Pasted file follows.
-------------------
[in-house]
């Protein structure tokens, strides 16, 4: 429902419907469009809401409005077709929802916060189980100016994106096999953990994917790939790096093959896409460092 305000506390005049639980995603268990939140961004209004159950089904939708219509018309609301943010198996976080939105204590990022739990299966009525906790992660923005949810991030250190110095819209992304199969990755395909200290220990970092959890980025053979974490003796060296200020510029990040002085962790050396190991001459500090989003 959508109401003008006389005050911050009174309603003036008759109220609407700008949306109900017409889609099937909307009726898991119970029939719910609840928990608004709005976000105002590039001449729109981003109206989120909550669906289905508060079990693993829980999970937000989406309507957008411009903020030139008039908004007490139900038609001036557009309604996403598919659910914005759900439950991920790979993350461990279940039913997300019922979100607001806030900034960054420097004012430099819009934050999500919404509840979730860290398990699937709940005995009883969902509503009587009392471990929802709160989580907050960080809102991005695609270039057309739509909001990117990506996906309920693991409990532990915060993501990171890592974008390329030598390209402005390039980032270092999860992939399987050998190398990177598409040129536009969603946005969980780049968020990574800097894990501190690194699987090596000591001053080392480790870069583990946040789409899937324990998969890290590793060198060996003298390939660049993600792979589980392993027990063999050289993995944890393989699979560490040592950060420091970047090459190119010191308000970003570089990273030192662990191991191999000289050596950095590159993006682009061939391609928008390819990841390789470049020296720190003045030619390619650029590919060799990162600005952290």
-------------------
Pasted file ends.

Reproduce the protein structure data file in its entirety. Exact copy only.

[in-house]
């Protein structure tokens, strides 16, 4: 429902419907469009809401409005077709929802916060189980100016994106096999953990994917790939790096093959896409460092 305000506390005049639980995603268990939140961004209004159950089904939708219509018309609301943010198996976080939105204590990022739990299966009525906790992660923005949810991030250190110095819209992304199969990755395909200290220990970092959890980025053979974490003796060296200020510029990040002085962790050396190991001459500090989003 959508109401003008006389005050911050009174309603003036008759109220609407700008949306109900017409889609099937909307009726898991119970029939719910609840928990608004709005976000105002590039001449729109981003109206989120909550669906289905508060079990693993829980999970937000989406309507957008411009903020030139008039908004007490139900038609001036557009309604996403598919659910914005759900439950991920790979993350461990279940039913997300019922979100607001806030900034960054420097004012430099819009934050999500919404509840979730860290398990699937709940005995009883969902509503009587009392471990929802709160989580907050960080809102991005695609270039057309739509909001990117990506996906309920693991409990532990915060993501990171890592974008390329030598390209402005390039980032270092999860992939399987050998190398990177598409040129536009969603946005969980780049968020990574800097894990501190690194699987090596000591001053080392480790870069583990946040789409899937324990998969890290590793060198060996003298390939660049993600792979589980392993027990063999050289993995944890393989699979560490040592950060420091970047090459190119010191308000970003570089990273030192662990191991191999000289050596950095590159993006682009061939391609928008390819990841390789470049020296720190003045030619390619650029590919060799990162600005952290």